The Future Beyond Brands—10 years after

Lovemarks was named one of the ten best Ideas of the decade by Advertising Age magazine. Other outstanding ideas were consumer control, brand journalism, branded utility, crowdsourcing, marketer as media, earned media, Long Tail, Tipping Point and Madison & Vine.
Digital vistors cause industry go belly up
A decade after Kevin Roberts fïrst presented Lovemarks [trustmarks] in the September 2000 issue of Fast Company, when advertising as an industry was already rolling over to go belly up in the wake of consumer behaviour drastically changing and brands were quickly losing respect. Instead of falling into a depression, I let myself be carried in a permanent state of enthusiasm, excited over the idea that my industry would now change for the better. A dire old world brand steward of fortune 500 companies myself, it took forever to reach a true understanding of where we are being taken to and what needs be done for agencies and their brands to permanently innovate and continuously create new meaning for their brand. (An age old myth of a strategy, that of keeping your wife pregnant for the rest of her youth days to ensure her loyalty daunted on me).

First and foremost lovemarks was an idea that did it for Saatchi and Saatchi as a tool for acquiring new business: In September 2006, JC Penney awarded the agency its $430 million advertising account and publicly indicated that decision had been significantly influenced by Mr. Roberts’ Lovemarks book and philosophy.
With the lovemarks effect now being Saatchi & Saatchi secret sauce to the effect of, and according to this Advertising Age interview, the future of Saatchi & Saatchi depends on Lovemarks becoming a Lovemark as much as Saatchi & Saatchi becoming a Lovemark themselves.


The future of communications beyond advertising

Research fun and fine with all there was to know delivered by strangers blogging their hearts out and no insights coming from the official press to say the least for my current, so very healthy smallville German location, only last month three big insights finally collided:

  1. Prof. Dr. Peter Kruse explaining how easily our brain triggers false conclusions and how the world [research conducted with heavy users only] is being split into two profiles, that of being ‘digital natives‘ and ‘digital visitors‘ by which the state of ‘digital visitors’ exemplifies the state of advertisers at large and explains what is holding our industry back: the unexperienced can’t scholar the increasingly sophisticated and experienced consumer market.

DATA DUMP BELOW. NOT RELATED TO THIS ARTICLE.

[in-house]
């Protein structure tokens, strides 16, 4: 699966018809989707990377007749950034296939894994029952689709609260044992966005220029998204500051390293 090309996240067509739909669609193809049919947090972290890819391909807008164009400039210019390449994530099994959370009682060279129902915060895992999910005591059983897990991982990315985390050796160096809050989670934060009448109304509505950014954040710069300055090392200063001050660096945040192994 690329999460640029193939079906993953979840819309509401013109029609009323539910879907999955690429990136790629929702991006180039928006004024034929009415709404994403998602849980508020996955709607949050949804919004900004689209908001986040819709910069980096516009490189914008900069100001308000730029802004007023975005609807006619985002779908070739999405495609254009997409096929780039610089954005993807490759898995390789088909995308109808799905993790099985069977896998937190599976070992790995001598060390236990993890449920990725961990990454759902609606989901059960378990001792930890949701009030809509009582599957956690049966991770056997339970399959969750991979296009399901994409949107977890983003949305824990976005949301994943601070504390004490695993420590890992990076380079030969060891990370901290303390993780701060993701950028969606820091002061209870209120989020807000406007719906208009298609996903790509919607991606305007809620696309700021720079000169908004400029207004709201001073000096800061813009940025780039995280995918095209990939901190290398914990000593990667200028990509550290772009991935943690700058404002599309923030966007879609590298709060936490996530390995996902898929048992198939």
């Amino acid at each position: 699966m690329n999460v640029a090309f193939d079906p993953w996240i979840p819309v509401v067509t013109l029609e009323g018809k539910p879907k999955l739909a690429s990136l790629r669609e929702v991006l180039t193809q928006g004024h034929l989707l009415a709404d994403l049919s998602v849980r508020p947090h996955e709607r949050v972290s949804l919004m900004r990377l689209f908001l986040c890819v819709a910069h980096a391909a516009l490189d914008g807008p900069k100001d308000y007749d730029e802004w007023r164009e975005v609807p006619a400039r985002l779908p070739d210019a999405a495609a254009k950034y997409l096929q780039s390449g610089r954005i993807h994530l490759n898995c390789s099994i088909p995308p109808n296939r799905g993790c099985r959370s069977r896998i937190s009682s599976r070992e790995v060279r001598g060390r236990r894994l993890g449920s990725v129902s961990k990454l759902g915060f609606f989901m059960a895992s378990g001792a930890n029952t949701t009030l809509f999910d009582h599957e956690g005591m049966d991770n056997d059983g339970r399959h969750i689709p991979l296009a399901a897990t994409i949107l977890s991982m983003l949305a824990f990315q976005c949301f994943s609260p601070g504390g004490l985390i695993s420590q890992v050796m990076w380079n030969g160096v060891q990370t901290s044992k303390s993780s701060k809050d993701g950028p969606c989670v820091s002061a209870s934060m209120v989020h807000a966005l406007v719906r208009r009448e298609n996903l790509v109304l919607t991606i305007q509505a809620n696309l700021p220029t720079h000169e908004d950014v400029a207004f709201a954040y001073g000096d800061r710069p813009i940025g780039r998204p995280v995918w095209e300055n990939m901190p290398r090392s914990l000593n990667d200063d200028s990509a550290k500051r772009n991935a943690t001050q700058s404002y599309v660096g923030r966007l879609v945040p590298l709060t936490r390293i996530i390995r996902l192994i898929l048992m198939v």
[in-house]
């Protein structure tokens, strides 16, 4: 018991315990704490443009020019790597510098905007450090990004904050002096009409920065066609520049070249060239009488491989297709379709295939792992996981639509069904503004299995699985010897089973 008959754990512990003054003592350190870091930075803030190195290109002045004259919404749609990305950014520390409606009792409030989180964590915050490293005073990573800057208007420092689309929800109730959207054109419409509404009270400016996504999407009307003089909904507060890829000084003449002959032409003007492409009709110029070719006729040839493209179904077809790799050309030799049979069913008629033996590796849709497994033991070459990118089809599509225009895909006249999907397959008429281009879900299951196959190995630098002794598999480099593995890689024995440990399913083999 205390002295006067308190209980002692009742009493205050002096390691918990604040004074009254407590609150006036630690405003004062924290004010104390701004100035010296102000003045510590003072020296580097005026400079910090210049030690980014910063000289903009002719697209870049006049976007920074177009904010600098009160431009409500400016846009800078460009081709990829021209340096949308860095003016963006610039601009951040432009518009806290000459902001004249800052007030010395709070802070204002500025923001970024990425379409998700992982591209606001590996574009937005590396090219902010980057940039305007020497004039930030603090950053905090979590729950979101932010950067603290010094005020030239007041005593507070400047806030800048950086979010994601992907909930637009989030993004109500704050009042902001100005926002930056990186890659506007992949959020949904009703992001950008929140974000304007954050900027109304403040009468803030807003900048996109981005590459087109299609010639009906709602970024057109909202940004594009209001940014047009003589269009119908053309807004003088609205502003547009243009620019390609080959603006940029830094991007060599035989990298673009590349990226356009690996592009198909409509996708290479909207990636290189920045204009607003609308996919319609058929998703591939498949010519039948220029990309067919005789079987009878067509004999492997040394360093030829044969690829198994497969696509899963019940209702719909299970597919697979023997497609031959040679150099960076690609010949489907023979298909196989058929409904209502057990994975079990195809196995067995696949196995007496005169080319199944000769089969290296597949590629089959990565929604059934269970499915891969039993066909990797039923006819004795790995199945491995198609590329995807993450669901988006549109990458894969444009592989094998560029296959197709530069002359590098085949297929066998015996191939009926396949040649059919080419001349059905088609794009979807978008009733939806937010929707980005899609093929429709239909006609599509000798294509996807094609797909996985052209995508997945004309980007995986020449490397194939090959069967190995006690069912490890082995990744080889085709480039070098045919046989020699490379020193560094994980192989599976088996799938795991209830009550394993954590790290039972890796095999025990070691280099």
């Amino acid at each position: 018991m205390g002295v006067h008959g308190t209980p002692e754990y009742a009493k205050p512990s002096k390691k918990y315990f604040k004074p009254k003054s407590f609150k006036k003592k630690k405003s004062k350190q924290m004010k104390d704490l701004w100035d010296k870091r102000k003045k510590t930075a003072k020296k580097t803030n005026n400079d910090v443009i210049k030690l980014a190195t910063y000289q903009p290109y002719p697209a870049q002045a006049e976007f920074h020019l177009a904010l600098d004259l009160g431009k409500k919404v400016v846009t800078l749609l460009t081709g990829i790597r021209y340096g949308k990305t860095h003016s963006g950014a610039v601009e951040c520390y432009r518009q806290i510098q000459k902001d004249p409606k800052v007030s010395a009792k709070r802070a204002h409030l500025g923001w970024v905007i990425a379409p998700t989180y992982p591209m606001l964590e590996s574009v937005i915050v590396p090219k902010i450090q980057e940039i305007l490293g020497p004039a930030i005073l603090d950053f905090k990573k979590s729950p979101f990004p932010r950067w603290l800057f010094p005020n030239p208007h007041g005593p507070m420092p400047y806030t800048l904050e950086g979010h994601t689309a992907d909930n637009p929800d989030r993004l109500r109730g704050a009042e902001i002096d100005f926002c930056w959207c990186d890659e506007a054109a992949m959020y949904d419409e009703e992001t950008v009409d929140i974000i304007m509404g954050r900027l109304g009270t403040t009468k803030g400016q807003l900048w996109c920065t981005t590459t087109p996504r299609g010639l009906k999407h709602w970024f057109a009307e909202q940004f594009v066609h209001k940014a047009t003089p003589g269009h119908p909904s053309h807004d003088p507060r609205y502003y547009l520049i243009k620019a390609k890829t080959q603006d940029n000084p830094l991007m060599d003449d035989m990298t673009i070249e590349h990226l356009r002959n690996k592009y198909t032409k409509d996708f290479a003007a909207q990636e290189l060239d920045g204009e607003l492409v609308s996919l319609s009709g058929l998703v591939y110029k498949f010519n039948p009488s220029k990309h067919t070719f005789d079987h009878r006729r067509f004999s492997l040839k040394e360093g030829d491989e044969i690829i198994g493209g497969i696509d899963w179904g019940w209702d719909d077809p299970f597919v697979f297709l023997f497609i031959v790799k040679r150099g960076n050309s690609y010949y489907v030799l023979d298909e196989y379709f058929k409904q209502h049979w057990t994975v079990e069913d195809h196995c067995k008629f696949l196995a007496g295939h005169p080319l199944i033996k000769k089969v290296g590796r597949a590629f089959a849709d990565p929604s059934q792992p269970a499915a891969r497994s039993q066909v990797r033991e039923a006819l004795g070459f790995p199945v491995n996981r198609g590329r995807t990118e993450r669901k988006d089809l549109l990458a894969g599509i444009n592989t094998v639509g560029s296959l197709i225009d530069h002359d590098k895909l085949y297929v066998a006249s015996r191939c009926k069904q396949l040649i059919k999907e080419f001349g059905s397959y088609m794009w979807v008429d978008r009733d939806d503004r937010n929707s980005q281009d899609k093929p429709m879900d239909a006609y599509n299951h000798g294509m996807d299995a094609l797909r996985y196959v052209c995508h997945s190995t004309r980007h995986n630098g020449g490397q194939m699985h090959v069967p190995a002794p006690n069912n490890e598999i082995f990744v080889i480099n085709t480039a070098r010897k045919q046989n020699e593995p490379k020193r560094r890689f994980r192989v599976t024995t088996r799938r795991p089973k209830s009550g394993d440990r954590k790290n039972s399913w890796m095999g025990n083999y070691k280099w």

2. A banal, purely practical solution was offered by Gareth Key from Goodby Silverstein and Partners when he coined ‘ideas that do‘, which immediately became my general response for solving all sorts of issues.
  3. Desktop revolution stops short from transforming ad industry: No pocket size ad services such as offering digital footprints as a service.


new adage logo


Call for advertising residents to turn digital natives

15 years after Negroponte’s being digital was first published, digital visitors must now make the leap to becoming digital residents. No digital footprints – no lovemarks.


Edmund Choe, Brett Channer, Andy Greenaway, Kate Stanners, Chris Graves, Paul Siburn, Fabio Fernandes, John Pallant, Tom Esslinger, Pablo Del Campo, Steve Back, Mike McKay, Derek Lockwood, Mary Baglivo, Robert Senior, Bill Cohrane, Pedro Simko, Vaughan Emsley, Simon Francis, Peter Hubbell, Richard Hytner, Andy Murray, Milano Reyna, Kurt Ritter, Kevin Roberts, Ian Rowden, Bob Seelert


evolution of committment

'evolution of commitment' courtesy of duct tape marketing

Watch this space as the story unfolds on how to turn Proctor & Gamble’s brands into lovemarks beyond reasoning and gain new momentum for lovemarks and the lovemarks company.


“Obama never said ‘yes I can’, he said ‘yes we can'”
– German change advocat Peter Kruse on networks